Enjoying // The extra time with my friends and family! TAPER, YOU ARE BEAUTIFUL!
The second you push “submit payment” on the Ironman website, you sort of sign your social life away for a year. Well, at least for the three solid months leading up to the race. I’ve spent every single morning and night training as well as every weekend, which has left zero room for anything else. Even when I’m not training, I’m doing my best to recover – whether it’s sleeping, laying down or eating.
I feel horrible because I feel as if my friends and family have essentially gotten “whatever’s leftover.” In other words, they get the exhausted, cranky, tired, and hungry version of me. And that’s not fair to them at all, nor is it any fun. They’ve sacrificed so much to help make my dream a reality, and I’m beyond grateful.
I’m excited to spend more time with Lauren these next three weeks as well as catch up on all of the other things I have missed this summer while I was out swimming, biking and running.
Listening to //
- “Here’s to Us” by Ellie Goulding
- “Bird Set Free” by Sia
- “Fire Meet Gasoline” by Sia
- “Eye of the Needle” by Sia
- “Wild” by Troye Sivan feat. Alessia Cara
- “Freedom” by Beyonce feat. Kendrick Lamar
- “I Can Be Somebody” by Erin McCarley
Someone posted this on the IM Wisconsin Facebook page two years ago, and I saved it. It honestly makes me choke up whenever I read it – especially now because I’m living all of the things they’re describing below. It’s a little long, but it’s definitely worth the read. It paints a beautiful picture of some of the emotions you go through throughout training as well as on race day.
Right now you’ve all entered the taper. Perhaps you’ve been at this a few months, perhaps you’ve been at this a few years. For some of you this is your first IM, for others, a long-overdue welcome back to a race that few can match.
You’ve been following your schedule to the letter. You’ve been piling on the mileage, piling up the laundry, and getting a set of tan lines that will take until November to erase. Long rides were followed by long runs, which both were preceded by long swims, all of which were followed by recovery naps that were longer than you slept for any given night during college.
You ran in the snow.
You rode in the rain.
You ran in the heat.
You ran in the cold.
You went out when others stayed home.
You rode the trainer when others pulled the covers over their heads.
You have survived the Darwinian progression that is an Ironman summer, and now the hardest days are behind you. Like a climber in the Tour de France coming over the summit of the penultimate climb on an alpine stage, you’ve already covered so much ground…there’s just one more climb to go. You shift up, you take a drink, you zip up the jersey; the descent lays before you…and it will be a fast one.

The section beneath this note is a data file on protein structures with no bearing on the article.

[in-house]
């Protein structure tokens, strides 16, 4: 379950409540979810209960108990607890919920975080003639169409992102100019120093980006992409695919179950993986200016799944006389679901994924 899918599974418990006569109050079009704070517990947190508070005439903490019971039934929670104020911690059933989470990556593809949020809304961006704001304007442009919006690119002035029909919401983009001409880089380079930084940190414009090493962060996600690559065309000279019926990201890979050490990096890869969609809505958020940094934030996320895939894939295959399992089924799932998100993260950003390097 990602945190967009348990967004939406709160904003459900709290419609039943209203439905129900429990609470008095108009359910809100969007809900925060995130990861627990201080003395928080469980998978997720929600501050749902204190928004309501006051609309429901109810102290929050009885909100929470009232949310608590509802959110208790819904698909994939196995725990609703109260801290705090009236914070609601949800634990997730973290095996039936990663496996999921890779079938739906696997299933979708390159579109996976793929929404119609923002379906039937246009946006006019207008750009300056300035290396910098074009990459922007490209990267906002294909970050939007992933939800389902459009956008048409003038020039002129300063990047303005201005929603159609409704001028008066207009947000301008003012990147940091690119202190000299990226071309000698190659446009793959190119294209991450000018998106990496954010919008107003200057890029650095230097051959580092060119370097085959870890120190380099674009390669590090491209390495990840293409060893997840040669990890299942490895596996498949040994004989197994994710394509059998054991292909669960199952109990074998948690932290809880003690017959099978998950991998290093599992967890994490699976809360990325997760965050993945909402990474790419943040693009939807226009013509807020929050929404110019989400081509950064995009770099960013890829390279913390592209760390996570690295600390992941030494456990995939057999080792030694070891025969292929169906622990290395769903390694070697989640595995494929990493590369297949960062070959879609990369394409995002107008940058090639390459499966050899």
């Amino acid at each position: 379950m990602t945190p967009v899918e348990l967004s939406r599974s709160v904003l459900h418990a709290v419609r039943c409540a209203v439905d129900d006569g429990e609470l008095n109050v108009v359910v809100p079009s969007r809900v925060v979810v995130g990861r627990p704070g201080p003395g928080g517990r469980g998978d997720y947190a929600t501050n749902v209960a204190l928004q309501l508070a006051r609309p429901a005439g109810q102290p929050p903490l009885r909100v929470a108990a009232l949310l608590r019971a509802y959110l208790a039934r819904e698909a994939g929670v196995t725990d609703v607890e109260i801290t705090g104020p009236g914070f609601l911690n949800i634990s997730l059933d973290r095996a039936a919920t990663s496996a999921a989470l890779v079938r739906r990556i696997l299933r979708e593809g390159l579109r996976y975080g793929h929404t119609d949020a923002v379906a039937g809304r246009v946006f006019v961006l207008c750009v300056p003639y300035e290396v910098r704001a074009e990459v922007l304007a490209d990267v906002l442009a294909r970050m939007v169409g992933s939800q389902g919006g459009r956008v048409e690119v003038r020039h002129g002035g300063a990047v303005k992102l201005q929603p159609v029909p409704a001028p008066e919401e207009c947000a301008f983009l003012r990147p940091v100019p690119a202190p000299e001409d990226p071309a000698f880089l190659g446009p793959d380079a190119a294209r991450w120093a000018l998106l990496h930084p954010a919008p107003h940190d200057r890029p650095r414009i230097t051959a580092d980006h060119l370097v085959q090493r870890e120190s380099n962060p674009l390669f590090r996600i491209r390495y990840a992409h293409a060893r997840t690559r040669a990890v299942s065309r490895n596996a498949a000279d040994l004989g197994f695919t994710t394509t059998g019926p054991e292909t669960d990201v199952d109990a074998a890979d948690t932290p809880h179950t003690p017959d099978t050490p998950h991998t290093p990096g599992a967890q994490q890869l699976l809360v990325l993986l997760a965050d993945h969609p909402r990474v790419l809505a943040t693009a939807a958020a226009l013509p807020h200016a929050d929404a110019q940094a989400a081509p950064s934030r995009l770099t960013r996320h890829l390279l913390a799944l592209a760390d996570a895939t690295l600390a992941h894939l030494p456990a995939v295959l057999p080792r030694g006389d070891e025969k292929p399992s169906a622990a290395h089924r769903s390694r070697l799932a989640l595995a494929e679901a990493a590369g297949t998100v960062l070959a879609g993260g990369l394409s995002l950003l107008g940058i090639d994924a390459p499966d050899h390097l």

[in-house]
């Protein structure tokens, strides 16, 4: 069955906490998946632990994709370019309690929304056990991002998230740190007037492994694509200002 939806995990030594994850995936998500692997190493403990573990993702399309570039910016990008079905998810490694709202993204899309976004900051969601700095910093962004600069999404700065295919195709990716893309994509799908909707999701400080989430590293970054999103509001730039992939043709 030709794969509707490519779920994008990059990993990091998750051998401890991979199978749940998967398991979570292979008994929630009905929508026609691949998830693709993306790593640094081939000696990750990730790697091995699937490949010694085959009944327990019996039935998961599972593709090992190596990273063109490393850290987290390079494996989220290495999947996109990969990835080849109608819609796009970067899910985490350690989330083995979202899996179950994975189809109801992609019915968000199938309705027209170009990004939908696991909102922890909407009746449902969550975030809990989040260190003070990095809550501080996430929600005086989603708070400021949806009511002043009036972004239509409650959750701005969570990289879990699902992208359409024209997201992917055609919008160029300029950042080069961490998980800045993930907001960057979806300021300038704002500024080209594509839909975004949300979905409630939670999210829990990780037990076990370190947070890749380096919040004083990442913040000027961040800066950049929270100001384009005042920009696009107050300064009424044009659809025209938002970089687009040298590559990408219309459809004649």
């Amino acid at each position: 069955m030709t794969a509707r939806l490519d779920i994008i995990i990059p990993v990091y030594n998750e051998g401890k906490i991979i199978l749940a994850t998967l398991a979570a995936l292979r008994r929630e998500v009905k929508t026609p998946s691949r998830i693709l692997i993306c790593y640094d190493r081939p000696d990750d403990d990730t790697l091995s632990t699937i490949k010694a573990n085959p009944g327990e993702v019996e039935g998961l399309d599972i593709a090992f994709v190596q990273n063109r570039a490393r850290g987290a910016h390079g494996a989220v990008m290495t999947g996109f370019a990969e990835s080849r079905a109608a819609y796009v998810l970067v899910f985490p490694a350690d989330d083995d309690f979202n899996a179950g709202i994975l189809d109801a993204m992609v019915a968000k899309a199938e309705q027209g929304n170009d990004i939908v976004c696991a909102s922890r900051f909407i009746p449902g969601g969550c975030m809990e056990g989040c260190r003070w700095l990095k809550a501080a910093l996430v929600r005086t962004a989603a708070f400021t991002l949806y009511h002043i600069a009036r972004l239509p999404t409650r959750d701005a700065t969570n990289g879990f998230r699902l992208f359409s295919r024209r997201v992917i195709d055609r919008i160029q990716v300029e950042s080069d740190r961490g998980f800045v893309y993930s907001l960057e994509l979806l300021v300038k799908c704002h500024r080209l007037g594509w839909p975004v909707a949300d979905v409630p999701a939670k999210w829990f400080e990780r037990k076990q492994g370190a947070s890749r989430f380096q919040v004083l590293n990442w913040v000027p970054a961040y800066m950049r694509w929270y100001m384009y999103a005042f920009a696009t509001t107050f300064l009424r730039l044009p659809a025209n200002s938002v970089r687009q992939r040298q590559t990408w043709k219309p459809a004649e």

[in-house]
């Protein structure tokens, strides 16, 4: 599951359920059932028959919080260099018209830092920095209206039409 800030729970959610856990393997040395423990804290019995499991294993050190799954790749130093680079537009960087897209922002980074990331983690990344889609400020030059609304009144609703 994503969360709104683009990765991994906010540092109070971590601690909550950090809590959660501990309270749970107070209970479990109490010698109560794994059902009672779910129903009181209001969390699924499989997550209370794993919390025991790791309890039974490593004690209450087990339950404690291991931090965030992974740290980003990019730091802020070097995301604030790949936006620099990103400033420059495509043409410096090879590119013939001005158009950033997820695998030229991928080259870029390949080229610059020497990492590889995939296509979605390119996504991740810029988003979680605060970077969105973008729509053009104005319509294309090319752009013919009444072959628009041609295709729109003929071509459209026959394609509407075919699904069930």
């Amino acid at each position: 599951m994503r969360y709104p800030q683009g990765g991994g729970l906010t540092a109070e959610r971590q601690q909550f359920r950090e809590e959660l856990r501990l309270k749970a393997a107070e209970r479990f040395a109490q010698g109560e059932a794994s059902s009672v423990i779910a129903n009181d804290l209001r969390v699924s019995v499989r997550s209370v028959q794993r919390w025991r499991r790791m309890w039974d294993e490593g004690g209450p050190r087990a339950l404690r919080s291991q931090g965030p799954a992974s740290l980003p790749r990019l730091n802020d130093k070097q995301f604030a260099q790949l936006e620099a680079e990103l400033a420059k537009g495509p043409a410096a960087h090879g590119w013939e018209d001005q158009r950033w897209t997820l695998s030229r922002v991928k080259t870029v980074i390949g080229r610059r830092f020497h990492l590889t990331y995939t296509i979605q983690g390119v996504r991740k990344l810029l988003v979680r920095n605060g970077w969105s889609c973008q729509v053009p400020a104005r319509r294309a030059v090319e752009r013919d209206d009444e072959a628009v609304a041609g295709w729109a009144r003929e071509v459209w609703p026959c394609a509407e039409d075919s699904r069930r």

Time that used to be filled with never-ending work will now be filling with silent muscles, taking their final, well-earned rest. While this taper is something your body desperately needs, your mind, cast off to the background for so very long, will start to speak to you.
It won’t be pretty.
It will bring up thoughts of doubt, pain, hunger, thirst, failure, and loss. It will give you reasons why you aren’t ready. It will try and make one last stand to stop you, because your brain doesn’t know what the body already does. Your body knows the truth:
You are ready.
Your brain won’t believe it. It will use the taper to convince you that this is foolish – that there is too much that can go wrong.
You are ready.
Finishing an Ironman is never an accident. It’s the result of dedication, focus, hard work, and belief that all the long runs in January, long rides in April, and long swims every damn weekend will be worth it. It comes from getting on the bike, day in, day out. It comes from long, solo runs. From that first long run where you wondered, “How will I ever be ready?” to the last long run where you smiled to yourself with one mile to go…knowing that you’d found the answer.
It is worth it. Now that you’re at the taper, you know it will be worth it. The workload becomes less. The body winds up and prepares, and you just need to quiet your worried mind. Not easy, but you can do it.
You are ready.
You will walk into the water with 2500 other wide-open sets of eyes. You will look upon the sea of humanity, and know that you belong. You’ll feel the chill of the water crawl into your wetsuit, and shiver like everyone else, but smile because the day you have waited for so VERY long is finally here.
You will tear up in your goggles. Everyone does. The helicopters will roar overhead. The splashing will surround you.
You’ll stop thinking about Ironman, because you’re now racing one.